Scale-dependent influence of topography-based hydrologic features on patterns of woody plant encroachment in savanna landscapes

X. Ben Wu, Steven R. Archer

Research output: Contribution to journalArticlepeer-review

76 Scopus citations


Rainfall in drylands is erratic. Topographic features of landscapes can dampen or amplify temporal variability by spatially influencing patterns of water loss and accumulation. The extent to which portions of a landscape may differentially capture or retain scarce water and nutrient resources is an important determinant of vegetation patterns, particularly with respect to the distribution of woody plants. We therefore hypothesized that historic changes in woody cover on landscapes experiencing similar climate and disturbance regimes would vary with catena-to-catena (hillslope-to-hillslope) variation in topography-based hydrologic features. We tested this hypothesis by comparing topographic wetness index (TWI) values on replicate landscapes where woody plant abundance has increased over the past 100 yr. These landscapes are characterized by savanna parklands on coarse-textured upland portions of catenas that grade (1-3% slopes) into closed-canopy woodlands on fine-textured (lowland) portions of catenas. TWI values for woody and herbaceous communities were comparable within uplands, suggesting factors unrelated to surface/subsurface hydrology determine patterns of woody cover in these catena locations. TWI values for upland savanna parklands were significantly lower than those of closed-canopy woodlands occupying catena footslopes. Furthermore, uplands adjoining historically static woodland boundaries had lower TWI values than those where woodland boundaries had moved upslope 2.1 m yr-1 from 1976 to 1995. Results suggest runoff-runon relationships influence patterns of woody plant cover and change at the catena scale and may override constraints imposed by soil texture. As a result, changes in woody cover potentially accompanying changes in disturbance regimes, climate or atmospheric chemistry are likely to be constrained by topoedaphic settings. Models of vegetation dynamics may therefore need to explicitly account for rainfall-topography-soil texture relationships and associated scale-dependent mechanisms to accurately predict rates and patterns of change in woody and herbaceous plant abundance.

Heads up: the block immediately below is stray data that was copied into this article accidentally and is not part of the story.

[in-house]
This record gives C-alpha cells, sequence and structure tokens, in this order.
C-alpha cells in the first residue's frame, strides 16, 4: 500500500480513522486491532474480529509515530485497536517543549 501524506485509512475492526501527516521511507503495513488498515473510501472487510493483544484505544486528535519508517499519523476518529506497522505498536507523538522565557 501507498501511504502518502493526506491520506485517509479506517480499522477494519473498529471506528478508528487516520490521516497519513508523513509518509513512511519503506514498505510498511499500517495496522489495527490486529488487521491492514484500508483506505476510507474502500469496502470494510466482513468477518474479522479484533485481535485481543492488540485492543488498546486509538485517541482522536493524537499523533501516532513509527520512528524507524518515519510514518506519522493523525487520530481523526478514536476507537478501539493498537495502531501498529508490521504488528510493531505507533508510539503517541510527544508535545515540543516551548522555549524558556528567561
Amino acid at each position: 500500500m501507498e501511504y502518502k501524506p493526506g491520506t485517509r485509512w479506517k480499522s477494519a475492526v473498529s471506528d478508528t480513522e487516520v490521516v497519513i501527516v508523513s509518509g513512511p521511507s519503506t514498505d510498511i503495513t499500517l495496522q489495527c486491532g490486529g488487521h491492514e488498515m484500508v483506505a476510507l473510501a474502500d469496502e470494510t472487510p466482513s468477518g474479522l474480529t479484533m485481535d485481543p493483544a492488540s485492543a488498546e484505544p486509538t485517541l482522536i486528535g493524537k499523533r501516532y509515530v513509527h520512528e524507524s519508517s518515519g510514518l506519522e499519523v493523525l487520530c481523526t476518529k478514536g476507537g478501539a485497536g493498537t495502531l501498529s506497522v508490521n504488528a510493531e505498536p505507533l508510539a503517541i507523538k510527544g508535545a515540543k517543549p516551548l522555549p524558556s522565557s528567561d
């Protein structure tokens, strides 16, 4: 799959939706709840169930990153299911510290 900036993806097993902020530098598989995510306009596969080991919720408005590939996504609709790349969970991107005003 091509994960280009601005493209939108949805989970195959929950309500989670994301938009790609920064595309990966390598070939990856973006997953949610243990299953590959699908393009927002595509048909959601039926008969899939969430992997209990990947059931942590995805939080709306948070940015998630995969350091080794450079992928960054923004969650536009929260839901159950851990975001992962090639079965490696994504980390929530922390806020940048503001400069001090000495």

Original languageEnglish (US)
Pages (from-to)733-742
Number of pages10
JournalLandscape Ecology
Issue number6
StatePublished - Sep 2005


  • Ecohydrology
  • Parkland
  • Prosopis glandulosa
  • Scale multiplicity
  • Southwestern USA
  • Tree-grass interactions
  • Vegetation change
  • Wetness index
  • Woody plant encroachment

ASJC Scopus subject areas

  • Geography, Planning and Development
  • Ecology
  • Nature and Landscape Conservation


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